I find it important, despite the emphasis some research, keep the discussion broad and permanent. Also, try adding more scientists from several continents, with different approaches. My first reference was the multiple Bob Kobres 15 years ago.

    best regards for survivors
    pierson

  • George Howard

    Great post, Pierson, thanks.

  • Hi Ed, George, and others too: Yes, George, I think Ed is correct, I am far more acquainted with the Agassiz flood and other meltwater sources than oblique impacts. However, I will try to put together a short summary the Taurid meteor stream impact characteristics,learned mostly from William Napier and some other astronomical papers.I will also Ed, put something together over the next little while on meltwater fluxes timing and amounts etc. Stay tuned!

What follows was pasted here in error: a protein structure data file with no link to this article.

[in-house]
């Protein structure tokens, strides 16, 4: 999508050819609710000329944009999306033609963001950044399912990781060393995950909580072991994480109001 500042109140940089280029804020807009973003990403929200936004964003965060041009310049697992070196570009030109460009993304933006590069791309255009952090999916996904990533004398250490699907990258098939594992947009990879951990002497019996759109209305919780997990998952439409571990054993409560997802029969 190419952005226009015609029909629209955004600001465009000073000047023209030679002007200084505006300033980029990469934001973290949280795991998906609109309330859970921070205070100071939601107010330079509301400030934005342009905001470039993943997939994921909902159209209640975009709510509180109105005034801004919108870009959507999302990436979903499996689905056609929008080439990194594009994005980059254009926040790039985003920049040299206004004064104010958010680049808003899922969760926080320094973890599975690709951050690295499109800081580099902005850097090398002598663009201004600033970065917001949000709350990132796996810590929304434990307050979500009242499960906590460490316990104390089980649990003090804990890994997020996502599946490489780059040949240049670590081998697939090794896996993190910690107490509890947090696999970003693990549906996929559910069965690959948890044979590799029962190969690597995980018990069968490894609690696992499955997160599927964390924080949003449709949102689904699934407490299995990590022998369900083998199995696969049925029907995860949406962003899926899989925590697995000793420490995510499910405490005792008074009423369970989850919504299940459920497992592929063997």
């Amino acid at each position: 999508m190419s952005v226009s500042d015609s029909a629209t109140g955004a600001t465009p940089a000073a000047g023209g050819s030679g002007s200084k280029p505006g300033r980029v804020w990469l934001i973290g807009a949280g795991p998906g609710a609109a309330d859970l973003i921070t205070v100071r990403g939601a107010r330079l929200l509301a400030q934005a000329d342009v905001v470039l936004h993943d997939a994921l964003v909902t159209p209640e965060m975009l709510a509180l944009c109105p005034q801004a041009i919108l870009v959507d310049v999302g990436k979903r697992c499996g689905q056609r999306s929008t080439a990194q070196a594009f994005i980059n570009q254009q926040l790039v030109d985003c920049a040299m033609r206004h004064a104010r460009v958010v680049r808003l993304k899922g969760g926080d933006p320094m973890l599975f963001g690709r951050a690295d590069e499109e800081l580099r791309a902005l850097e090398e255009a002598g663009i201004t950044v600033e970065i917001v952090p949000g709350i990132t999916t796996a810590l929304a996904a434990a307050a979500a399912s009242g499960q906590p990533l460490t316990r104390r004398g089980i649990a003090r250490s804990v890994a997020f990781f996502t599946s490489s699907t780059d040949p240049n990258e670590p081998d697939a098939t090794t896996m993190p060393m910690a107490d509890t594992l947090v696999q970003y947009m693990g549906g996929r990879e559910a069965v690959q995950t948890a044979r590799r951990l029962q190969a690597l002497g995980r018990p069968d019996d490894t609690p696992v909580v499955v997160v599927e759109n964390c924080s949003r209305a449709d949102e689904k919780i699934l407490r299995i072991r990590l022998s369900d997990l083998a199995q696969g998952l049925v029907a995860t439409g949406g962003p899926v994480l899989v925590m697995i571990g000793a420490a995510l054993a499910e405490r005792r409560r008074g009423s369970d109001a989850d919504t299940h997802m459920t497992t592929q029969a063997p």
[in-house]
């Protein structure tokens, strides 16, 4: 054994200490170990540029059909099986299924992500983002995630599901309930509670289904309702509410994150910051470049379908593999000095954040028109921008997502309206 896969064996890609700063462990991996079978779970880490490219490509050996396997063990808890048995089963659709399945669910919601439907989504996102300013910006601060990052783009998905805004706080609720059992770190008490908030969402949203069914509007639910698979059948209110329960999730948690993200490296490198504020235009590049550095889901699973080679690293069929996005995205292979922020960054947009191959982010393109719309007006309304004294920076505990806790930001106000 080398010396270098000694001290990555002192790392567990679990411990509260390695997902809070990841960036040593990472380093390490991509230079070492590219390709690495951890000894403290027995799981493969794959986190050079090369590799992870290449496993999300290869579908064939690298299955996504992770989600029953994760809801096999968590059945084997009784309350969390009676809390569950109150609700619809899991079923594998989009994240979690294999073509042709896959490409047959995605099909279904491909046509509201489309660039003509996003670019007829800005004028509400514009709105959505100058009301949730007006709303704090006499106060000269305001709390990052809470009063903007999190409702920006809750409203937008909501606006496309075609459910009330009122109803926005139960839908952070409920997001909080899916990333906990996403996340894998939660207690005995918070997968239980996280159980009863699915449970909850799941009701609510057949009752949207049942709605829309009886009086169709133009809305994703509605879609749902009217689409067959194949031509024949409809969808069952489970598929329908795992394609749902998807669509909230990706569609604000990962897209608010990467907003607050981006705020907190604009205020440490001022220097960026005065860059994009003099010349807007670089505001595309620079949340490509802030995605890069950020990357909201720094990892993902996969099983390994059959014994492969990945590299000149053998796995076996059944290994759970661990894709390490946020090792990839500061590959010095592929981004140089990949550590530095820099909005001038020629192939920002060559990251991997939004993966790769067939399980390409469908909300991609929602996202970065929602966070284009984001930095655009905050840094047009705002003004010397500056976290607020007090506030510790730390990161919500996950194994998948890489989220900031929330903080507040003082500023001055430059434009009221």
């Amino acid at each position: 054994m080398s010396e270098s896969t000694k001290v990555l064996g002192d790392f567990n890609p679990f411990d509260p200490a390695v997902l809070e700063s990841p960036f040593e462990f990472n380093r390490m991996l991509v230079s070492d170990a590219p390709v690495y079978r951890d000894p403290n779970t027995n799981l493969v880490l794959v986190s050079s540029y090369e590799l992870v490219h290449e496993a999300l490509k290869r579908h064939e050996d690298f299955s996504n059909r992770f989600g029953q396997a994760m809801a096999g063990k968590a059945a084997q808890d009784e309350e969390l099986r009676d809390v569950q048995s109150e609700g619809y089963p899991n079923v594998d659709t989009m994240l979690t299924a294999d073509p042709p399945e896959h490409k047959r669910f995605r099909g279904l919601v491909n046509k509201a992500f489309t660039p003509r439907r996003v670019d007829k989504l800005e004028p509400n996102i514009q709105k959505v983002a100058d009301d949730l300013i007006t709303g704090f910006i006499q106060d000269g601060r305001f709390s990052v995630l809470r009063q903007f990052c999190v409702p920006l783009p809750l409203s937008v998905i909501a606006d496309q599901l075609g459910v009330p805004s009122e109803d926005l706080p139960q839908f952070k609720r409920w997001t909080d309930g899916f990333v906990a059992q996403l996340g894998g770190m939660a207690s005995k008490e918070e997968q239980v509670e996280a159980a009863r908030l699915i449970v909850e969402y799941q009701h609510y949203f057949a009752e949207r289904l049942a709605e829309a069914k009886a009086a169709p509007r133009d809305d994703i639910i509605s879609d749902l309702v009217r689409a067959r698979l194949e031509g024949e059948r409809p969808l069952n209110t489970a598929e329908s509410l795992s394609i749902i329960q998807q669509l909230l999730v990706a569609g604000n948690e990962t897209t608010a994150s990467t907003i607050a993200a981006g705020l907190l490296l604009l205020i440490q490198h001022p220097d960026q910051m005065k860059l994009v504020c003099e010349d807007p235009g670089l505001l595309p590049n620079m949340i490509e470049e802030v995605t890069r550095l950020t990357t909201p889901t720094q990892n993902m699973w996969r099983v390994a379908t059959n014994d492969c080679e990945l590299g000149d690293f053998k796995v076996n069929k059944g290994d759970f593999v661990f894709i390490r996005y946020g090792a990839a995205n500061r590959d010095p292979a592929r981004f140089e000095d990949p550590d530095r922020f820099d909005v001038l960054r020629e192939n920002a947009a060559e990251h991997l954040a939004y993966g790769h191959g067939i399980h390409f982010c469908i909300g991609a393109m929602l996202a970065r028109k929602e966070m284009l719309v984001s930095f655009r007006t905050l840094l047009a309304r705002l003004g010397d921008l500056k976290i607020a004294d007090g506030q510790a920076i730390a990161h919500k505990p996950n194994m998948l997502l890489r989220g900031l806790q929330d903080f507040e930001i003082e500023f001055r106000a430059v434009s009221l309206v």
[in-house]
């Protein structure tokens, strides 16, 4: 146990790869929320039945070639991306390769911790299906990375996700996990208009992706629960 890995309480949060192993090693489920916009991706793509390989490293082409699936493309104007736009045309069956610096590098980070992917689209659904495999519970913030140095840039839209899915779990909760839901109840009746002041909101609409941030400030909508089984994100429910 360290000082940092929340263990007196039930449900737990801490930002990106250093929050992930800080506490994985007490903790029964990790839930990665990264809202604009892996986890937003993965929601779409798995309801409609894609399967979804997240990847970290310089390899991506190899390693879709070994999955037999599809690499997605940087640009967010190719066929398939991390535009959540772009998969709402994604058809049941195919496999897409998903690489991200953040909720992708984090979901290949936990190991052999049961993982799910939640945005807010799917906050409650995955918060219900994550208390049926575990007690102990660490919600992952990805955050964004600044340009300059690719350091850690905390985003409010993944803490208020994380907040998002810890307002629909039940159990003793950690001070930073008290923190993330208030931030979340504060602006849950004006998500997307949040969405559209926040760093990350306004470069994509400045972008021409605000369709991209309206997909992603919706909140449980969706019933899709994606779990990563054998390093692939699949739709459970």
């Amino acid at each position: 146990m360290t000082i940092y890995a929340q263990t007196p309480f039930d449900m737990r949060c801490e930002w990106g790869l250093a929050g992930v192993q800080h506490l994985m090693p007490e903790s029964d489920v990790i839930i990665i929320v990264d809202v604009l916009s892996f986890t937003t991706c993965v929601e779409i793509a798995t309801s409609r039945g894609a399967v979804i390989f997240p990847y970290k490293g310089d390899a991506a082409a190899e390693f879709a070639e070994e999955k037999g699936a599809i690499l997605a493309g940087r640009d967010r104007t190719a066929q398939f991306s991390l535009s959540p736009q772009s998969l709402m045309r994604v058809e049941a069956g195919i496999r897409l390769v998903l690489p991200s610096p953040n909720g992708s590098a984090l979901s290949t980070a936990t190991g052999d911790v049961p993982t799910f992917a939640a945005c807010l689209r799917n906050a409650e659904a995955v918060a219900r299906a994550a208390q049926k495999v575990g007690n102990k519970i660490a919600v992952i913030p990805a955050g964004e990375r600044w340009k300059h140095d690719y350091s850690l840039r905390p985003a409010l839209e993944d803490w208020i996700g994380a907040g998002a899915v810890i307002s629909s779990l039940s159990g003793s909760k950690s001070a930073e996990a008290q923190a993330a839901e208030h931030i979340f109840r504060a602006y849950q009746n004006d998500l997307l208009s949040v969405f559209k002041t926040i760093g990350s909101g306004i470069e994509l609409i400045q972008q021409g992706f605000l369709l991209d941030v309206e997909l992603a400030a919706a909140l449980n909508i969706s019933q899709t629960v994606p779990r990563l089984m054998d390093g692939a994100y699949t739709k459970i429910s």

• Hi Rod,

    A summary of the predicted impact characteristics of the Taurids, as stated by Clube & Napier would be a good thing. But there is a major problem with the standard, 19th century, uniformitarian geophysical model that, is effectively blocking any progress in the Earth sciences with regards to impact research. And the catastrophes that happened at the Younger Dryas boundary layer.

    Harlan Bretz showed that the uniformitarian, gradualist, model was wrong with regards to a small portion of the Pacific Northwest. His data was clear, and empirical. Yet it took 40 years, or so, for the Earth sciences to acknowledge that, if a Geologist wants to understand what happened to the Channeled scablands of eastern Washington, he must first disregard everything that came before Bretz, and start from scratch. Bretz’s revolutionary work was founded on aerial photography, and observable mass movements.